On 6 May 1954 Roger Bannister did something that would change the world forever. He became the first person to complete a mile in under four minutes. Before this seemingly simple feat – this moment in history, no one – officially – had managed to break the so-called “four minute barrier” for completing a mile run. It was proof that this was not a physical but a psychological barrier. There was, apparently, nothing limiting the human body from running those 1609 meters any faster, and yet, no one had been able to accomplish the task before that day in May. Then, almost as if some real barrier had been breached, more and more runners were successful where all others previously, save one, had failed.
Bannister did nothing that anyone else was not capable of, however. He just proved it could be done. Records are broken every day, and as each major competition nears, we can expect to see faster and faster times. Since Bannister’s world record-setting run in 1954, times for completing the mile or 1600 meter race have decreased. The four minute barrier is routinely crossed.
When we talk about milestones, we can also include events like sending people into space and landing on the moon. Naturally, there were technological barriers as impediments to achieving such monumental tasks, but there were mental barriers at the heart of the problem. It goes back many years to the invention of the automobile.
“That the automobile has practically reached the limit of its development is suggested by the fact that during the past year no improvements of a radical nature have been introduced.”
– Scientific American, Jan. 2, 1909.
There were many educated opinions that the automobile was a passing fad, one that would never take hold or even work. There were fears that travelling beyond 50 miles per hour could somehow be harmful to the human body. (Nevermind that it didn’t appear to affect other creatures like birds and horses.)
Henry Ford famously said, “Whether you think you can, or you think you can’t – you’re right.” He understood the power of believing in one’s self, the strength of the human spirit. When we look at a task – especially one that no one has ever succeeded in doing – we often say to ourselves, “impossible,” and walk away. Even things that have been accomplished by others seem to daunt us. But why do we our doubts and fears get in the way?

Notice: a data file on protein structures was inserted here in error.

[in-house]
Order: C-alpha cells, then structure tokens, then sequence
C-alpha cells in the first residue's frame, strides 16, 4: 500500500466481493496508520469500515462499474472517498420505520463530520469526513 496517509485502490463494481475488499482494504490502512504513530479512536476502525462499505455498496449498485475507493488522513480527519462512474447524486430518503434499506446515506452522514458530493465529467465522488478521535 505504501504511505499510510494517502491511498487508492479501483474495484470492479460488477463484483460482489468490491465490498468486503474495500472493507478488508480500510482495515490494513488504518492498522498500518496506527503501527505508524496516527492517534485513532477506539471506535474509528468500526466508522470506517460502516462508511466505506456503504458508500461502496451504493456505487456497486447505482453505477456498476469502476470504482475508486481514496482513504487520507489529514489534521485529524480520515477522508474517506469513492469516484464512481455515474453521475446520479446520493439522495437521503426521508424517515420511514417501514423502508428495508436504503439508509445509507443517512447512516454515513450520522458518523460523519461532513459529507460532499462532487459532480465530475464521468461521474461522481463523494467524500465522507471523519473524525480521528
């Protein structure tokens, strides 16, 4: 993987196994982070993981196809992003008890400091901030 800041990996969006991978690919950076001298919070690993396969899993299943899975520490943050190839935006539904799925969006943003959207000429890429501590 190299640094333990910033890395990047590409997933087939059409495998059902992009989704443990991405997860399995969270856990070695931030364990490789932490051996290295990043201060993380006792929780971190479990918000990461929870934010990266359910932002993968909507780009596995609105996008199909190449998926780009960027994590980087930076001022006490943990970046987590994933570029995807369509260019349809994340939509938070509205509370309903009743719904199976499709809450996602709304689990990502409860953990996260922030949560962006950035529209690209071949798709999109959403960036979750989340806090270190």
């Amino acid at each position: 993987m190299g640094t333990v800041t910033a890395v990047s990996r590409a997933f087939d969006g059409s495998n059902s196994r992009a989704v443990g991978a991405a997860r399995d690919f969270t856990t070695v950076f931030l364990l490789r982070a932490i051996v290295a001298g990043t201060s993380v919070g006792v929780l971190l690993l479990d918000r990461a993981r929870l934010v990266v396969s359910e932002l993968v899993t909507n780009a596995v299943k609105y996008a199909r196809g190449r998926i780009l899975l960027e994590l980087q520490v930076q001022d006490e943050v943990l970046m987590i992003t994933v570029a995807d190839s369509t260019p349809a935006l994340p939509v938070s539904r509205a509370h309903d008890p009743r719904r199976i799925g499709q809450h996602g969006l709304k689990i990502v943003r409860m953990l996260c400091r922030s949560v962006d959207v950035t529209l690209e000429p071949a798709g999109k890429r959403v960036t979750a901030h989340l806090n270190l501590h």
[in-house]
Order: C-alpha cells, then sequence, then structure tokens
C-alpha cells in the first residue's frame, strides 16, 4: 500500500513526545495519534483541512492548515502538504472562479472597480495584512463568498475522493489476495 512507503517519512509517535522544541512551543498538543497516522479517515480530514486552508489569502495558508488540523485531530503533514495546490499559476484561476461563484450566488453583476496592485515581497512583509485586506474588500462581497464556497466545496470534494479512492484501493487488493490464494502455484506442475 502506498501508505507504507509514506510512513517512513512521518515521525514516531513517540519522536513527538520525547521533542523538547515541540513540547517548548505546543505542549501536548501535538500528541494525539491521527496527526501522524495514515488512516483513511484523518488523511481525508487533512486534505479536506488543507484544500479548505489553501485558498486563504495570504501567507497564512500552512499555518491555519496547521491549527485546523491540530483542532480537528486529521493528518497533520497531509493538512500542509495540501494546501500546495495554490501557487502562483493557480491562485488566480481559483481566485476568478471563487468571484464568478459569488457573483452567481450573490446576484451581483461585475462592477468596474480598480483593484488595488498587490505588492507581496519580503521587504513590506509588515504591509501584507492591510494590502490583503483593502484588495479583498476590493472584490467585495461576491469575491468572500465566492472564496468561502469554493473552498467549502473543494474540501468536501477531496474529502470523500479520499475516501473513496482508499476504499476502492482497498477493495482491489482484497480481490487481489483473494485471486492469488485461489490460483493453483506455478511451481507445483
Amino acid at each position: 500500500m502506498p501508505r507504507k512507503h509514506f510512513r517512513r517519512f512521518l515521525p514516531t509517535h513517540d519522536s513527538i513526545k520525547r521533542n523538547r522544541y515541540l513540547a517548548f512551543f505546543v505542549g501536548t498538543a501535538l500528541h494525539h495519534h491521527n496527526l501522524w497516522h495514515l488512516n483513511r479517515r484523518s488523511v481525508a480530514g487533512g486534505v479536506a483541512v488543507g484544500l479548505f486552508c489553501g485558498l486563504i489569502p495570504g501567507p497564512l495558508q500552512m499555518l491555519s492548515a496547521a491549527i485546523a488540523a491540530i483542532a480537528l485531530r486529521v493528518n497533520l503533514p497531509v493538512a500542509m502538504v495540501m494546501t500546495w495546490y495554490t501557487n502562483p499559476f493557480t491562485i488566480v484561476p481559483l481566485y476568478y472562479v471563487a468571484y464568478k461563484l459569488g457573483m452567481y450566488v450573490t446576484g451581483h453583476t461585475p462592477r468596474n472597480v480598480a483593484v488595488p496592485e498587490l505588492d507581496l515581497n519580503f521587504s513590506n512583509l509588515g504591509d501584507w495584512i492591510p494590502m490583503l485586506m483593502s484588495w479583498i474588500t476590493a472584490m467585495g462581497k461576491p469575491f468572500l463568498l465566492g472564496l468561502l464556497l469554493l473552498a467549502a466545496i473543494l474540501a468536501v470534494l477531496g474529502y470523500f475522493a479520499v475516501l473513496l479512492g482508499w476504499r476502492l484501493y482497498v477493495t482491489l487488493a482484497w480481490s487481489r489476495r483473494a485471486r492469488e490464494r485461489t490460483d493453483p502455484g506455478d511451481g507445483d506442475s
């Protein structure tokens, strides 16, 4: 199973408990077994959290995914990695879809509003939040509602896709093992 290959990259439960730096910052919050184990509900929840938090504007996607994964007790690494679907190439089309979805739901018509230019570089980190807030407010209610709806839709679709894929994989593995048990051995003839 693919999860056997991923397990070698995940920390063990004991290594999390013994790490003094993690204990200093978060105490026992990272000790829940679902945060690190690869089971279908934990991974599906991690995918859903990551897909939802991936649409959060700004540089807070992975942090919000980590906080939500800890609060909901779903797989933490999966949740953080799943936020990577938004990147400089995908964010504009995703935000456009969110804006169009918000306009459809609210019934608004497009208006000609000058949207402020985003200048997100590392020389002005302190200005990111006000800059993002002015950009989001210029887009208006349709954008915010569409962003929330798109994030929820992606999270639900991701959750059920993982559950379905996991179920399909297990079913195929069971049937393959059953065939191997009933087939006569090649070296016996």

You have heard stories of people performing amazing feats of strength when under extreme duress. This is often attributed to adrenaline coursing through the body at times of unusually high stress, enabling muscles and tendons to exert unprecedented forces from a mere mortal. But adrenaline cannot be solely responsible for the things we accomplish. Indeed, it is thought that our efforts are mostly mental instead of physical. When NASA decided to send astronauts to the moon, the obstacles were so numerous that some scientists declared it impossible. The technological advances necessary to transport humans safely out of earth’s reach, through the void of space, and landing, and departing from the surface of the moon, were monumental. But the desire to make it happen, the belief that it could be done, that was the larger obstacle. Within a decade, NASA astronauts had advanced from barely being able to orbit the earth to playing golf on the moon.
Anything we set out to do as individuals or as a people is more likely to be a success if we have the confidence that it will happen. After Bannister’s record-setting run, suddenly, more and more runners were able to run a mile in under four minutes. It wasn’t because they were now stronger or had more stamina. Instead, it was knowing that it was possible. That’s all. The current world record is 3:43.12. In 60 years, humans have managed to chip away at what was thought to be an impenetrable wall. The women’s record for the mile is now 4:12.56. Someone will break this record someday. And she will change the world.